Rafiu Salami 

Salami_RafiuPaper (26): Assessing habitats of vulnerability in African cities: A case of poverty housing in Ibadan Metropolis.

Abstract: Most cities in developing countries have witnessed unprecedented rapid urbanization and urban growth which many researchers likened to urbanization of poverty. The physical manifestation of this phenomenon has triggered a proliferation of unplanned, informal settlements, insecurity of tenure, and inadequately maintained essential/infrastructural services, occurring in low-income countries including Nigeria. The failure of the urban planning/housing development policies and lack of risk reduction initiatives have increased the vulnerability of urban communities and their inhabitants. As more than a billion urban residents are now living in deplorable conditions. In response to this situation, the study aimed at assessing the urban poor’s vulnerability to poverty housing and inhuman neighbourhood environment, through a well-structured questionnaires survey administered to 386 households in three selected communities in Ibadan metropolis, in order to understand the degree of vulnerability and level of compliance with city development and housing policy.The study also examines the strengths and weaknesses of the urban planning policies, so as to provide possible measures for solutions and recommendations to mitigate disaster risk.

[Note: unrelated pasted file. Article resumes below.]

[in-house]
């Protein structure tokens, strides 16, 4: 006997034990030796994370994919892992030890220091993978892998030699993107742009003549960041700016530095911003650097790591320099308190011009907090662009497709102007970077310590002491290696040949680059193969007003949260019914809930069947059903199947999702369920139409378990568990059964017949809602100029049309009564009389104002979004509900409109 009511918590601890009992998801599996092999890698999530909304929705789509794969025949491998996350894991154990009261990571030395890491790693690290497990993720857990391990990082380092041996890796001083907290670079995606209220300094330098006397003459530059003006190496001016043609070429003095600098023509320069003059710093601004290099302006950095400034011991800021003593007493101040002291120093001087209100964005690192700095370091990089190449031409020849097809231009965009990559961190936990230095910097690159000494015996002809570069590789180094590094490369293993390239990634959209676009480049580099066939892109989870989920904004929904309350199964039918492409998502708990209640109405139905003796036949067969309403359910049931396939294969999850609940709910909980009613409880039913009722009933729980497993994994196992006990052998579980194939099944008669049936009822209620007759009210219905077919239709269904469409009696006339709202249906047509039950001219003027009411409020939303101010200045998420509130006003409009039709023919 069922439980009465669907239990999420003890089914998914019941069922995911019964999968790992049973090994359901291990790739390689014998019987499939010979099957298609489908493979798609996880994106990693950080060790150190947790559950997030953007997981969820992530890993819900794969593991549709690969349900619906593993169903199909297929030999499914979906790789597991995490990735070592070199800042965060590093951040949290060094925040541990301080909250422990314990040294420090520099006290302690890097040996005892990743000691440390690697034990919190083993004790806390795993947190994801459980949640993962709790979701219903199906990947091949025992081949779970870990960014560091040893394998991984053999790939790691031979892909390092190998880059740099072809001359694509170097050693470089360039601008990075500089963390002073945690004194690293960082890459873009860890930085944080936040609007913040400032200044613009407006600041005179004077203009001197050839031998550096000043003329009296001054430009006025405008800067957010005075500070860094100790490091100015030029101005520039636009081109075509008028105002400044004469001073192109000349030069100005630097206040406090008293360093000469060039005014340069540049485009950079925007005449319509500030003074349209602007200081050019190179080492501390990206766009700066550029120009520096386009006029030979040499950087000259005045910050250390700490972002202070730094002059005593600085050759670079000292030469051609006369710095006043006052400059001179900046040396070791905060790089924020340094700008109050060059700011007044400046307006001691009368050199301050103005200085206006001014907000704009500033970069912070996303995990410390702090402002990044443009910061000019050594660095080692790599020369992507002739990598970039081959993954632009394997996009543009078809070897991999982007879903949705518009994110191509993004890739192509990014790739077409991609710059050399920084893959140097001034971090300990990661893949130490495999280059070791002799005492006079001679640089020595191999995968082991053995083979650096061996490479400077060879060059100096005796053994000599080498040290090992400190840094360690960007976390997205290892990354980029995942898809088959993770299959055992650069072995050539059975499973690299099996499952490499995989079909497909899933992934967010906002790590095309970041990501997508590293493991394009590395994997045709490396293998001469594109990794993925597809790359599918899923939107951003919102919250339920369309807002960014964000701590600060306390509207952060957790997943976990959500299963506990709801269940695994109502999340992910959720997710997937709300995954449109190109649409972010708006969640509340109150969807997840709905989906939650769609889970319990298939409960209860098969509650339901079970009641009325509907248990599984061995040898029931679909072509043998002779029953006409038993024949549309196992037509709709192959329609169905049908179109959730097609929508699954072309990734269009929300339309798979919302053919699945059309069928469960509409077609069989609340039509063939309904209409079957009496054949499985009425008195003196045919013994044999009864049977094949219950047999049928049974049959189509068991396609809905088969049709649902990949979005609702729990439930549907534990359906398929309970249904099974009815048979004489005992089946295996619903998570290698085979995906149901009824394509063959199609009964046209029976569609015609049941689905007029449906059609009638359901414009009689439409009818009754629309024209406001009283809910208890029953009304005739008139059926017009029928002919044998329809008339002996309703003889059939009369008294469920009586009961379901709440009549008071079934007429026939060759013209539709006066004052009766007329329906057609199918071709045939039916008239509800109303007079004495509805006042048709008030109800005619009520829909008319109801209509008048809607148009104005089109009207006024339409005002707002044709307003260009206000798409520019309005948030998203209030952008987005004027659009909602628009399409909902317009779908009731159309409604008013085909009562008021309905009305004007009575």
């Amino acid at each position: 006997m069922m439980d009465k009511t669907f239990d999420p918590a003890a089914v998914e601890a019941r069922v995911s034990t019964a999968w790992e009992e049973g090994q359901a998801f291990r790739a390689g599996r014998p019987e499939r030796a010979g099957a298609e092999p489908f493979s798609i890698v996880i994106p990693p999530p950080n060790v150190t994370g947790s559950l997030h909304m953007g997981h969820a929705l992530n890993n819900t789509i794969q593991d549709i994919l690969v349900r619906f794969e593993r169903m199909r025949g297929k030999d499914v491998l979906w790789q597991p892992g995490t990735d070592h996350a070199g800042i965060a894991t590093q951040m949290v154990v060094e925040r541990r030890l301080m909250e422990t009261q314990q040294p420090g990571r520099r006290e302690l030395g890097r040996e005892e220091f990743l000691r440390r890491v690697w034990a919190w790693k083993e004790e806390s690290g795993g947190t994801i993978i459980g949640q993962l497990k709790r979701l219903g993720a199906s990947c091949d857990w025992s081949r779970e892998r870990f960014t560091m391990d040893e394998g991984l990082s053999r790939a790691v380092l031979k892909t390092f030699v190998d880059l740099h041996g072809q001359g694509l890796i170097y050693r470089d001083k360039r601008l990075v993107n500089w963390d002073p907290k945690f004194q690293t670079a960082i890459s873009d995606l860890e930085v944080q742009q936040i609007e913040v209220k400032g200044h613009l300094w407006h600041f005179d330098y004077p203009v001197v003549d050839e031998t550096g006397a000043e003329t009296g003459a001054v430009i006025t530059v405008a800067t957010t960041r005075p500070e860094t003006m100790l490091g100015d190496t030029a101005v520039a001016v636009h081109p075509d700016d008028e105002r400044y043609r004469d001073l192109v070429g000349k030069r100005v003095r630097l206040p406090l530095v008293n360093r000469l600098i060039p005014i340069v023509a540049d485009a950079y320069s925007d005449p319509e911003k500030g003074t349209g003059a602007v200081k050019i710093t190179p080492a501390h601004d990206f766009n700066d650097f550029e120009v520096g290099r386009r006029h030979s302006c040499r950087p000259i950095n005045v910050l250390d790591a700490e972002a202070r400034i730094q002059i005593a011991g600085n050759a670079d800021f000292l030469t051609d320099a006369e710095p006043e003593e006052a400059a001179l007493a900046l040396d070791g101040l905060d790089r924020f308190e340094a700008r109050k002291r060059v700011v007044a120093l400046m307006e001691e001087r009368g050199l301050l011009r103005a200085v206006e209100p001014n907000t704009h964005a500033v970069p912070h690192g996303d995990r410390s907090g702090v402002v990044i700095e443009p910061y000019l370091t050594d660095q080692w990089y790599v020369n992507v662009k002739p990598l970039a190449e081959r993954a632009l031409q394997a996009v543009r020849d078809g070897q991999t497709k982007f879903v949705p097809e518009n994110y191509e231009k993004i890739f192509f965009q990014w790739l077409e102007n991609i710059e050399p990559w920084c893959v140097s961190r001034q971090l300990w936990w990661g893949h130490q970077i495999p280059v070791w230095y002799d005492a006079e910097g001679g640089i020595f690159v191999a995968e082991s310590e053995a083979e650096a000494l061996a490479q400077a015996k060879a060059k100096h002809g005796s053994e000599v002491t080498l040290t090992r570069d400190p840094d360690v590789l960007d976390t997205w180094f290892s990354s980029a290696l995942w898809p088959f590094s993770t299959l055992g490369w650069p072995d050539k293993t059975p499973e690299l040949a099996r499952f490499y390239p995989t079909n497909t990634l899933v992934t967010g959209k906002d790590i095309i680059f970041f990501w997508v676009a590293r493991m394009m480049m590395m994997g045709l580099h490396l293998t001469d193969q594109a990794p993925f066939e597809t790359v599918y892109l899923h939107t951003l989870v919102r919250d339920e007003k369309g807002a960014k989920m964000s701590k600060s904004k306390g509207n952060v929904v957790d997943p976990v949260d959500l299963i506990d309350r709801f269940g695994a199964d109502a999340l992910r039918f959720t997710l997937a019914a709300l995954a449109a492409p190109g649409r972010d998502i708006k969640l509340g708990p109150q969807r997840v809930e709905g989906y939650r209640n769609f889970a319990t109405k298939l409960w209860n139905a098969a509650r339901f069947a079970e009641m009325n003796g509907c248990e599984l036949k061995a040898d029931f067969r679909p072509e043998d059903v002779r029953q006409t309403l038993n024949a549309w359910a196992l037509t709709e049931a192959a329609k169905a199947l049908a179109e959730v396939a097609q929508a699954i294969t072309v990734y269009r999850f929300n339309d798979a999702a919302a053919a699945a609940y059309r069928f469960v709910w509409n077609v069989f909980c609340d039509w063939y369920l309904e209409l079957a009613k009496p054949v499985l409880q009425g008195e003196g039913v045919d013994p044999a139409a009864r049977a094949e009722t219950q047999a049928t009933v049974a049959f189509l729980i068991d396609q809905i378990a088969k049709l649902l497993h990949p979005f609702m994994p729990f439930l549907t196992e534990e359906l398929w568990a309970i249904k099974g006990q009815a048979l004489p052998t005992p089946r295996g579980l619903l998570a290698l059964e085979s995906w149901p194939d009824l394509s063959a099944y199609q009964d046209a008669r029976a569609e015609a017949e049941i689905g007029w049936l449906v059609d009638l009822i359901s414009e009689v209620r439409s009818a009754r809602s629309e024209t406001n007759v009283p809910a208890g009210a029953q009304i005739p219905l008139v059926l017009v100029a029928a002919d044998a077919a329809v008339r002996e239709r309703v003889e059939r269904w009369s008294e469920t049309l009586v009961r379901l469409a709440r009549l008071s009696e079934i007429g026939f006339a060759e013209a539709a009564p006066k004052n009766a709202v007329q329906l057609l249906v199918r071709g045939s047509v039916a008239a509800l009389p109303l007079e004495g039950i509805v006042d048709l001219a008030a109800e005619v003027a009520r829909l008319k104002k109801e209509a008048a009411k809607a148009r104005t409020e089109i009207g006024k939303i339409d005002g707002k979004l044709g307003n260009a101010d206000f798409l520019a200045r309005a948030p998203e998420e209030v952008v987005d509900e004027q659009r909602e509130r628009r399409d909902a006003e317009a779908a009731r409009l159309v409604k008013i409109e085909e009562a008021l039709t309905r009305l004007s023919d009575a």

Keywords: Cities, Developing countries, Risk reduction, Vulnerability, Urbanization, Urban poor.

Biography: Mr. Rafiu Salami is a Post Graduate Research Student and casual academic at School of Architecture and Built Environment, University of Newcastle Australia. Rafiu earned Master of Technology degree in Architecture from the Federal University of Technology, Akure, Nigeria in 2011 and he is a registered member of Architectural Educators in Nigeria. He has over ten years teaching experience in Architecture and Construction Management courses. These include Architectural design, Building Construction Technology and Construction Ecology. He is a member of the disaster and development research group at the University of Newcastle, Australia.